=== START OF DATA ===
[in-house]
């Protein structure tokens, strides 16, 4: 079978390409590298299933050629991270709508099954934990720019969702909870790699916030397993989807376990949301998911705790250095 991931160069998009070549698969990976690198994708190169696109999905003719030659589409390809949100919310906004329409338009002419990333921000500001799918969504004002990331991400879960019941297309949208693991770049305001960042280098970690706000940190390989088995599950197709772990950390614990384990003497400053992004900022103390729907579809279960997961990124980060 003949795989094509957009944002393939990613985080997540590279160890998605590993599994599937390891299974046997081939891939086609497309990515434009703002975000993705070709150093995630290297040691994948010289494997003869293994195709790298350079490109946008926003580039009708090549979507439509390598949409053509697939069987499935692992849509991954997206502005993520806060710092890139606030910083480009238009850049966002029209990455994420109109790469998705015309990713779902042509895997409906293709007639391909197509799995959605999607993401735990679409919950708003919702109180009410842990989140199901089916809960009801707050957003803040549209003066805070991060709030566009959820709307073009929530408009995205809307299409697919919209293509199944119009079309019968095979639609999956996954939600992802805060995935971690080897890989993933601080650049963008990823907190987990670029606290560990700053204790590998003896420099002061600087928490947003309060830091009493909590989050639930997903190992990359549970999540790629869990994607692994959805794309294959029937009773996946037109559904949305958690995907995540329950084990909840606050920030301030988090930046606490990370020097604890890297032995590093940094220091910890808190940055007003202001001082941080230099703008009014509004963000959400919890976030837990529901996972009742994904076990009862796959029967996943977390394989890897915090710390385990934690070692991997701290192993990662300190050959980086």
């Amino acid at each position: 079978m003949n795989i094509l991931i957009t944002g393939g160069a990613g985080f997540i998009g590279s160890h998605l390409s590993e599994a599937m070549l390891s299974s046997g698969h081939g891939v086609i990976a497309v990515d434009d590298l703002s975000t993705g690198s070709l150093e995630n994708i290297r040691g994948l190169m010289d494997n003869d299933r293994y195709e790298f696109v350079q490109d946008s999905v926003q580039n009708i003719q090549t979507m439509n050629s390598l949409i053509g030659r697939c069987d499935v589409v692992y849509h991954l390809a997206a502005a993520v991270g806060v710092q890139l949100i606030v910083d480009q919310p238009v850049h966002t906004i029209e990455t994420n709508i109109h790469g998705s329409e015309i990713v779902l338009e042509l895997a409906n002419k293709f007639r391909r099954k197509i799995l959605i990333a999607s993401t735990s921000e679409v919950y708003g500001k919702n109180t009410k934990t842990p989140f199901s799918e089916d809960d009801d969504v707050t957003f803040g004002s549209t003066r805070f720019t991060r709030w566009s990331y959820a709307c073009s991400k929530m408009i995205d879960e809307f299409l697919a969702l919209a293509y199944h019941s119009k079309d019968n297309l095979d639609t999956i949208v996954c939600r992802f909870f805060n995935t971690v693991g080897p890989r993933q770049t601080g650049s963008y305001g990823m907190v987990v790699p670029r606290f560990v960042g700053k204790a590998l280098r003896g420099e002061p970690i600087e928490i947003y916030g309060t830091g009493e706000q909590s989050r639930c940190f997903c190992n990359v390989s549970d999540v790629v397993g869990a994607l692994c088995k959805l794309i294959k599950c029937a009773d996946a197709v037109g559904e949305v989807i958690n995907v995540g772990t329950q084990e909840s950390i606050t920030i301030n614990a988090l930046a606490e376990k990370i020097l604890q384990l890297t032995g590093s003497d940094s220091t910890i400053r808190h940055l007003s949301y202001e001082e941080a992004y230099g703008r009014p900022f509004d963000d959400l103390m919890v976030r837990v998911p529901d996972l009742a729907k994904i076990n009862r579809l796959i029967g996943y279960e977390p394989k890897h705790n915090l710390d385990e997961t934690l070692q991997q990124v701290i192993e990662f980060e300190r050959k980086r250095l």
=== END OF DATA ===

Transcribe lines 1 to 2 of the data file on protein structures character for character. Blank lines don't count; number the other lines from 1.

[in-house]
């Protein structure tokens, strides 16, 4: 079978390409590298299933050629991270709508099954934990720019969702909870790699916030397993989807376990949301998911705790250095 991931160069998009070549698969990976690198994708190169696109999905003719030659589409390809949100919310906004329409338009002419990333921000500001799918969504004002990331991400879960019941297309949208693991770049305001960042280098970690706000940190390989088995599950197709772990950390614990384990003497400053992004900022103390729907579809279960997961990124980060 003949795989094509957009944002393939990613985080997540590279160890998605590993599994599937390891299974046997081939891939086609497309990515434009703002975000993705070709150093995630290297040691994948010289494997003869293994195709790298350079490109946008926003580039009708090549979507439509390598949409053509697939069987499935692992849509991954997206502005993520806060710092890139606030910083480009238009850049966002029209990455994420109109790469998705015309990713779902042509895997409906293709007639391909197509799995959605999607993401735990679409919950708003919702109180009410842990989140199901089916809960009801707050957003803040549209003066805070991060709030566009959820709307073009929530408009995205809307299409697919919209293509199944119009079309019968095979639609999956996954939600992802805060995935971690080897890989993933601080650049963008990823907190987990670029606290560990700053204790590998003896420099002061600087928490947003309060830091009493909590989050639930997903190992990359549970999540790629869990994607692994959805794309294959029937009773996946037109559904949305958690995907995540329950084990909840606050920030301030988090930046606490990370020097604890890297032995590093940094220091910890808190940055007003202001001082941080230099703008009014509004963000959400919890976030837990529901996972009742994904076990009862796959029967996943977390394989890897915090710390385990934690070692991997701290192993990662300190050959980086």